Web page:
China will crack down on water polluters and revise laws and regulations to give its environmental watchdog more clout, said senior environment officials here Monday.
Chen Shanrong, deputy director of the emergency and investigation center of the State Environmental Protection Administration (SEPA), said a team formed by six central government departments will begin an inspection tour later this year to identify factories that illegally discharge pollutants into major waterways.
The SEPA said last week that China's major waterways were still severely polluted after years of cleaning. Many factories along the main rivers and lakes discharged more toxic and organic pollutants than the maximum allowed in the regulations.
"A crackdown action is urgently needed to stop illegal polluters. The SEPA plans to clean the major waterways before 2005," said Chen, who joined the 2003 campaign against small chemical plants and paper makers that used outdated technologies.
However, he admitted that the environmental watchdog was restricted by its limited powers.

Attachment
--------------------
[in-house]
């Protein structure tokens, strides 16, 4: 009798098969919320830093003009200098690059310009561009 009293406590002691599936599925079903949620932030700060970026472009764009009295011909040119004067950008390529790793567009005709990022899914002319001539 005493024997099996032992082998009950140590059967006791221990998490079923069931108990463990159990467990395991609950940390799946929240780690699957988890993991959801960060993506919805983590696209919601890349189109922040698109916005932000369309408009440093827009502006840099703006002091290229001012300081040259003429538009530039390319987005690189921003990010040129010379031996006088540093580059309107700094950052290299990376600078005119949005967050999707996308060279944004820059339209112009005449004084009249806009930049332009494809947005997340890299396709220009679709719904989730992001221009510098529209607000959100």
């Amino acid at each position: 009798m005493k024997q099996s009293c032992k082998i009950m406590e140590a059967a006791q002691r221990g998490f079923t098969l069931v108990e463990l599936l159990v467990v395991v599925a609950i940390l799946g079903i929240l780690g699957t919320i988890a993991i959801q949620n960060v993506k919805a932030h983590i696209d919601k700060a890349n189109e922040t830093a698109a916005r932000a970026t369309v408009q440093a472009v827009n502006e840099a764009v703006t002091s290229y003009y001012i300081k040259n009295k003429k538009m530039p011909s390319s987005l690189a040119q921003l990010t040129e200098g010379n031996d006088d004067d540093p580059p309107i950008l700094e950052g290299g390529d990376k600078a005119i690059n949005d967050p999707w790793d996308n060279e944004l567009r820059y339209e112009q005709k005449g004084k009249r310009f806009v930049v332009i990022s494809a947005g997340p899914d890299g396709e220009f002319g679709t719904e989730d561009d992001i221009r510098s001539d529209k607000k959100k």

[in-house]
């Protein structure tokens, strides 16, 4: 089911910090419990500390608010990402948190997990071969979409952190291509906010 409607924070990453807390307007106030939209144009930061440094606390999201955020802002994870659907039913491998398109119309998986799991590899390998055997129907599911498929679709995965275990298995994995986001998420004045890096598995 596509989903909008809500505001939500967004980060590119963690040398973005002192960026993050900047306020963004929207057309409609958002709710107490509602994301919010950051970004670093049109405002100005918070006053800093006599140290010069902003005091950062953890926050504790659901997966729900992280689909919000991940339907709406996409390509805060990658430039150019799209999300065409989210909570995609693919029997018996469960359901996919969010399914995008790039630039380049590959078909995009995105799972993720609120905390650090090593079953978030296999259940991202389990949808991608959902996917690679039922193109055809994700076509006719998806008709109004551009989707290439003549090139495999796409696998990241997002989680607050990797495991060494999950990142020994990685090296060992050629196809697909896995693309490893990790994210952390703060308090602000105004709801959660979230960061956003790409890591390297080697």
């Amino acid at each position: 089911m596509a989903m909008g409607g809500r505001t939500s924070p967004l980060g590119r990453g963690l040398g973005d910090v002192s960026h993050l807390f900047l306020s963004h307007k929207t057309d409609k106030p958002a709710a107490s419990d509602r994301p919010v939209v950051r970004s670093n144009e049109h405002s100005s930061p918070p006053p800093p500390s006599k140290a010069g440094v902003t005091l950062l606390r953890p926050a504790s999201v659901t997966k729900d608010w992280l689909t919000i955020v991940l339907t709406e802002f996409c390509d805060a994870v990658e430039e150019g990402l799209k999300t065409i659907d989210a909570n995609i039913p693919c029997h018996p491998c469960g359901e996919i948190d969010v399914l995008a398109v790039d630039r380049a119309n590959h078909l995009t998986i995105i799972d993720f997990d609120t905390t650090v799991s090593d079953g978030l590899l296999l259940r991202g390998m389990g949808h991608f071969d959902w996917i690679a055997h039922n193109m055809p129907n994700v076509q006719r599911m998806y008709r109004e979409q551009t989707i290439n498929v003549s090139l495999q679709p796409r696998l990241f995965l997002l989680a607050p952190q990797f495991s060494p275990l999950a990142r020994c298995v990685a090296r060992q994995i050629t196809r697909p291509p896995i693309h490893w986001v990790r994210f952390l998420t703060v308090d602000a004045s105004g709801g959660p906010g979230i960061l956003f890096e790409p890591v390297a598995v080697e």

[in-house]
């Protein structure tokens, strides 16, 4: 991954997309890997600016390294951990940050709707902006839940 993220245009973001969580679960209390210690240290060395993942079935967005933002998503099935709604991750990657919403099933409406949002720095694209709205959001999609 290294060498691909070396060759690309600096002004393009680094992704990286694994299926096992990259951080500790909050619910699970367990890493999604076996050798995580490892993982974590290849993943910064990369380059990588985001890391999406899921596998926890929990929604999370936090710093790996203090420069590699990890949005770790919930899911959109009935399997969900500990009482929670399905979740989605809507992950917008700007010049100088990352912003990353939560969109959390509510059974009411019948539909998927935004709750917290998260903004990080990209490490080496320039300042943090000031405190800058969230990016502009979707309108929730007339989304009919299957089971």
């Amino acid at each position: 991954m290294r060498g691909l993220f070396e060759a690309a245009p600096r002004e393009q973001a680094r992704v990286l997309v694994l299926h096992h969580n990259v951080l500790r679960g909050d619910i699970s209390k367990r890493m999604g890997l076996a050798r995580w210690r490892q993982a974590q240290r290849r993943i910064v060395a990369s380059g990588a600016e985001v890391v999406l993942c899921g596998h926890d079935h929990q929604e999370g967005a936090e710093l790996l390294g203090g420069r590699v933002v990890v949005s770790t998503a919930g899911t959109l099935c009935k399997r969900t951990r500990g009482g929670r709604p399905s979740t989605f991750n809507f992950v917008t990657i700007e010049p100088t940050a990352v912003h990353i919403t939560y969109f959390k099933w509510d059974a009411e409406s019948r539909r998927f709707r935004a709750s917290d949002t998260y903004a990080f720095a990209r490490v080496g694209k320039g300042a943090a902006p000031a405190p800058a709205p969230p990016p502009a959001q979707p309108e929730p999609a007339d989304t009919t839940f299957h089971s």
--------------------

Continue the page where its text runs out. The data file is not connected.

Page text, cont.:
China's environmental law and regulations state that the SEPA has no powers to close polluters, but must resort to local governments to do so. "When some local governments think Gross Domestic Production (GDP) is more important and thus shields polluters, the cleaning plan is halted," said Chen.
"The SEPA expects to have the powers to enforce decisions without the intervention of local governments," said Wang Suli, vice-director of SEPA's legislation office.
He said the country's legislative body was reviewing a law which endowed public service departments like the SEPA such rights.
"Another problem is that the fine stipulated in the current regulations is too small to deter the polluters," said Chen.
The solution is to eliminate industries that are highly polluting or using outdated technologies, said Wang.